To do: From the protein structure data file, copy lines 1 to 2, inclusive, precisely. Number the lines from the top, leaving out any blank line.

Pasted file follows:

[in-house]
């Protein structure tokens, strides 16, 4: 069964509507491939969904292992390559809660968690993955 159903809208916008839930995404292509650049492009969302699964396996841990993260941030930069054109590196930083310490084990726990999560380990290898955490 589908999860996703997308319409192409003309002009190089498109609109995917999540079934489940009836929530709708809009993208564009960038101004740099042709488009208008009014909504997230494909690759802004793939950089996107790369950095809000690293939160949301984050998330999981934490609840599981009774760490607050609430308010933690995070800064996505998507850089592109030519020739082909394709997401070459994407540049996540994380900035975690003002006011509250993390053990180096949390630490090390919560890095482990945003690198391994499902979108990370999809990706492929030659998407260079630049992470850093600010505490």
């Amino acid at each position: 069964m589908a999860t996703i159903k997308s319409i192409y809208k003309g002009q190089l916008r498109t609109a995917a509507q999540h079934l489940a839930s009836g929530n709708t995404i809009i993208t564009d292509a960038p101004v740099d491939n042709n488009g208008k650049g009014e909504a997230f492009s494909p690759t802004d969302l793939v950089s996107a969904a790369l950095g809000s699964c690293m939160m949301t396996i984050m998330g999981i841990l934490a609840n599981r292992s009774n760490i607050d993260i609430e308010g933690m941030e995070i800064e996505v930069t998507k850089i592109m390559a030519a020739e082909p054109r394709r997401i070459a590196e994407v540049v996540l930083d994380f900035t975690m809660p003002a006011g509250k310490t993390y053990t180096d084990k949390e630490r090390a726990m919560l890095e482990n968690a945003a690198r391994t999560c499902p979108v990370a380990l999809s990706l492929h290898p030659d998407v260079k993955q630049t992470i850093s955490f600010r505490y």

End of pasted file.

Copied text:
[in-house]
């Protein structure tokens, strides 16, 4: 069964509507491939969904292992390559809660968690993955 159903809208916008839930995404292509650049492009969302699964396996841990993260941030930069054109590196930083310490084990726990999560380990290898955490 589908999860996703997308319409192409003309002009190089498109609109995917999540079934489940009836929530709708809009993208564009960038101004740099042709488009208008009014909504997230494909690759802004793939950089996107790369950095809000690293939160949301984050998330999981934490609840599981009774760490607050609430308010933690995070800064996505998507850089592109030519020739082909394709997401070459994407540049996540994380900035975690003002006011509250993390053990180096949390630490090390919560890095482990945003690198391994499902979108990370999809990706492929030659998407260079630049992470850093600010505490």